I was hesitant to share this, especially since Father’s day is this weekend, but all the madness about aborting girls and killing born baby girls moves me to it. I am the second of four daughters and my father always made it clear that he wanted to have boys, not girls.
Before and during a pregnancy, there is nothing wrong with wishing or strongly feeling that you are having a girl or a boy. Some want to know the gender as soon as possible and others (like me) prefer to be surprised at birth.
But telling your daughters over and over that they are inferior to boys and that you wish they had never been born is damaging to them, and to the whole family.
We need to act to protect unborn and born baby girls from gender selection and elimination. My dad is one of those people who would not go as far as killing but rather would carry on a never ending abuse of bringing down and shaming his daughters; causing insecurities, existential anxiety and other disorders.
Being constantly reminded that you are a living, unwanted girl is, in a certain way, worse than a sentence to death.
For this and other reasons, though I respect him and pray for him, I also stay away from my father. I have talked to counselors and Pastors and I do the best I’m capable of in this situation. Forgiveness isn’t one particular event in your life that brings you relief. It is a lifelong process and like love, it is a decision that has to be made every day.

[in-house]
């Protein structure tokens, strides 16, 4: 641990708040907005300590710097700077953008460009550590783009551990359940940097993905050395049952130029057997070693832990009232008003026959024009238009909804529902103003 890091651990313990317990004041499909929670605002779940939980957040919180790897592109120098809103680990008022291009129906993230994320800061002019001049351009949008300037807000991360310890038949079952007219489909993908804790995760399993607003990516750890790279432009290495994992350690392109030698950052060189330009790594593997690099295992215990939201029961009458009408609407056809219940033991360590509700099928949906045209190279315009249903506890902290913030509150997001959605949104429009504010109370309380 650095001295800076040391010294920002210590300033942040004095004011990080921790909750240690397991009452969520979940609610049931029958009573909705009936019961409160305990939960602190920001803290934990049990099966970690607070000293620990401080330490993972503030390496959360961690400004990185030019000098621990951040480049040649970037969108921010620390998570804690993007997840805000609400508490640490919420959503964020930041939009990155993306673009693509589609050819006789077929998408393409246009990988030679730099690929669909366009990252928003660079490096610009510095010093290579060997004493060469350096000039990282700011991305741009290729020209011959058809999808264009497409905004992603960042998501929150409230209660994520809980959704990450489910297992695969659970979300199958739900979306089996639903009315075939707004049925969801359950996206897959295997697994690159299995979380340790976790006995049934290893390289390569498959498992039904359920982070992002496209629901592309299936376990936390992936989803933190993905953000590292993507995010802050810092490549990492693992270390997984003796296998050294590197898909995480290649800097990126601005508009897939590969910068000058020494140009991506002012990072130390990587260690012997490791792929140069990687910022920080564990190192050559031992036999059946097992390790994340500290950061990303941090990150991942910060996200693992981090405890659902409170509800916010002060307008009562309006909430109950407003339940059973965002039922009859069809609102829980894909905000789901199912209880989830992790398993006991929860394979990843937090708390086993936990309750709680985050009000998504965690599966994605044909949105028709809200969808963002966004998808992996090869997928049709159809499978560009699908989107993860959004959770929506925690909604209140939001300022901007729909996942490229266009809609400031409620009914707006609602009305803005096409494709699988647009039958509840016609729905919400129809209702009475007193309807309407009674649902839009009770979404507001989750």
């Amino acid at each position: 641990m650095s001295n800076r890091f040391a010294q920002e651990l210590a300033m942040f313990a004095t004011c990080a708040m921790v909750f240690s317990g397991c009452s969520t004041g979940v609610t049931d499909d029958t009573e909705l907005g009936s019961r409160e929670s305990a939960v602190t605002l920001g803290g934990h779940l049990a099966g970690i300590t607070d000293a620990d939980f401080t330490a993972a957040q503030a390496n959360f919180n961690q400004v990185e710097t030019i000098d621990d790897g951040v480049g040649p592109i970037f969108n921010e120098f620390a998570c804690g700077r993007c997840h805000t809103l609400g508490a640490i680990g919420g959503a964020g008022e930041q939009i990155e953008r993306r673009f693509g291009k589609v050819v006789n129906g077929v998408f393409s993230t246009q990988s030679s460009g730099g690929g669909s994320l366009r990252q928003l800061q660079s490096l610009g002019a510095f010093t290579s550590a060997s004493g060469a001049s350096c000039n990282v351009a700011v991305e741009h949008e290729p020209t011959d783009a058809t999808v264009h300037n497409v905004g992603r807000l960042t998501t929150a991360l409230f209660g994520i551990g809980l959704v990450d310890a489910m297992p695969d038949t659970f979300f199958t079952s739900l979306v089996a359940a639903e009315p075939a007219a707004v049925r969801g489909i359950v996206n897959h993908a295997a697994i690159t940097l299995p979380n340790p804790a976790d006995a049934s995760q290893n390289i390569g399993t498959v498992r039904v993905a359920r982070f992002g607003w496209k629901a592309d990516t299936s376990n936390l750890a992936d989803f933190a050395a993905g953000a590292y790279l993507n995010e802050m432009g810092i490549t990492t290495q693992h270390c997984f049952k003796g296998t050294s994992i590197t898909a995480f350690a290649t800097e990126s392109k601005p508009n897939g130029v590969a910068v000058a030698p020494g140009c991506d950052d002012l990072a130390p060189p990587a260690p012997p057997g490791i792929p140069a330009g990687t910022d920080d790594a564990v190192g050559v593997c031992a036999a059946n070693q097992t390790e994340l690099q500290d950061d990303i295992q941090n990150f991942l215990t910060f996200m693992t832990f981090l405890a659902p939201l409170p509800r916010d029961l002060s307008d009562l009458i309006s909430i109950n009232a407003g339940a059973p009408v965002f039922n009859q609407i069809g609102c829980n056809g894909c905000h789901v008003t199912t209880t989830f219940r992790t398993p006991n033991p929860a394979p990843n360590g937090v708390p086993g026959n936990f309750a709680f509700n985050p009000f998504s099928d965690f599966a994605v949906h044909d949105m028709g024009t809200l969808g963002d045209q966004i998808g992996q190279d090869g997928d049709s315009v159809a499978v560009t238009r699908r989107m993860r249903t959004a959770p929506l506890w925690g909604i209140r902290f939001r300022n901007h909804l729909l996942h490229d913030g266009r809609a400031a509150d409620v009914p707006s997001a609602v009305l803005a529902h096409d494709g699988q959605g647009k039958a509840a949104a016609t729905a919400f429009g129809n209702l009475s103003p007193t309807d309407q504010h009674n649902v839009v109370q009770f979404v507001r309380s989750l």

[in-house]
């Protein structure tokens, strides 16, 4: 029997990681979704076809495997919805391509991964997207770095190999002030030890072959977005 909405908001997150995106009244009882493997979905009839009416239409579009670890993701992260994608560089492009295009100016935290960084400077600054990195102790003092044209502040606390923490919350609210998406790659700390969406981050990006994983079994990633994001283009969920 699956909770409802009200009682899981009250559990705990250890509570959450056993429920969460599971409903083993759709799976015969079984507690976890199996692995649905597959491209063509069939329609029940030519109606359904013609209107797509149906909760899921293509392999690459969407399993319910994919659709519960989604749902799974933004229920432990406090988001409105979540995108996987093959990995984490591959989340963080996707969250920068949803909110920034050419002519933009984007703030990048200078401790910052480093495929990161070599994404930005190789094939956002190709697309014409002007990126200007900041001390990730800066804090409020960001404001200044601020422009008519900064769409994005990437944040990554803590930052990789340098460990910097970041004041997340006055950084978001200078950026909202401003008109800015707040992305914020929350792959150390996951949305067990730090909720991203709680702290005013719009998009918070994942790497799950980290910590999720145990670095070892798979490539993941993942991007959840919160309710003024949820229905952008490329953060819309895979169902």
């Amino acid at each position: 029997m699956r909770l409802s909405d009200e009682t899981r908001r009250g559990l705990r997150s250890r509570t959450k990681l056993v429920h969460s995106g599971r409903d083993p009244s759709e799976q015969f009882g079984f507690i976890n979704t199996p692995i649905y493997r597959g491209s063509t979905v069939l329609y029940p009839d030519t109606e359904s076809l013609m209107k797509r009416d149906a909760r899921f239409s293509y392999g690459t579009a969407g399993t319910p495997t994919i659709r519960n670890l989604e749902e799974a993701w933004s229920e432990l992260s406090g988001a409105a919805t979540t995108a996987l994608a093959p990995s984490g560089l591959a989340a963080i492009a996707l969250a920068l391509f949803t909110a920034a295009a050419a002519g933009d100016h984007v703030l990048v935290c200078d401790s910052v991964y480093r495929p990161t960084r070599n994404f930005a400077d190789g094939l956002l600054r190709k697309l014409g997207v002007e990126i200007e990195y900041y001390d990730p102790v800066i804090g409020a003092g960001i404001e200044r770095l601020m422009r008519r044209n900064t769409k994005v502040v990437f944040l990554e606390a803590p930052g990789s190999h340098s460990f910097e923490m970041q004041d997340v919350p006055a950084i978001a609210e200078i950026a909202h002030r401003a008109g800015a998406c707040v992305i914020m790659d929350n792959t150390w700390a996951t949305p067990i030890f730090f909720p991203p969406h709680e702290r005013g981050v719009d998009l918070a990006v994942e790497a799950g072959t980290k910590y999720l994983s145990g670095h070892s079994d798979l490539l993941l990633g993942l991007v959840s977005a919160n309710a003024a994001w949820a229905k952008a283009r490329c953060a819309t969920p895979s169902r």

My father is the product of an archaic Mediterranean culture, he has his own issues and circumstances that are between him and his Creator. I am not the judge of his actions but I am writing this as a piece of advice: accept and love your children unconditionally, even if something they (and you) have no power over doesn’t meet your expectations.
I will end this post with a quote from Marcel Pagnol’s Fanny, that I hope I translated accurately: “These little ones take everything from you. But when one is brave, Marius, he doesn’t wait for them to take it, he gives it away.”
“Ces petits-là, ça vous prend tout. Mais quand on est brave, Marius, on n’attend pas qu‘ils vous le prennent, on le leur donne.”